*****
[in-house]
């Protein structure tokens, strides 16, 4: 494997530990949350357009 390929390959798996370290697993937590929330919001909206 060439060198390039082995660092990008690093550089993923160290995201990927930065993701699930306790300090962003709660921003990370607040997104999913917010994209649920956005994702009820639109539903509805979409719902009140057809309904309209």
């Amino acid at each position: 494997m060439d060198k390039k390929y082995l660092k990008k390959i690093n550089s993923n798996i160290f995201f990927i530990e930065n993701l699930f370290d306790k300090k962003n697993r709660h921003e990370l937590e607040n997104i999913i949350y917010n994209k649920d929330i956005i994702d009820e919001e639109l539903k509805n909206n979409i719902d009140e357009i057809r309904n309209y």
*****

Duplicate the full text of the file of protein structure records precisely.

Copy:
[in-house]
């Protein structure tokens, strides 16, 4: 494997530990949350357009 390929390959798996370290697993937590929330919001909206 060439060198390039082995660092990008690093550089993923160290995201990927930065993701699930306790300090962003709660921003990370607040997104999913917010994209649920956005994702009820639109539903509805979409719902009140057809309904309209």
């Amino acid at each position: 494997m060439d060198k390039k390929y082995l660092k990008k390959i690093n550089s993923n798996i160290f995201f990927i530990e930065n993701l699930f370290d306790k300090k962003n697993r709660h921003e990370l937590e607040n997104i999913i949350y917010n994209k649920d929330i956005i994702d009820e919001e639109l539903k509805n909206n979409i719902d009140e357009i057809r309904n309209y």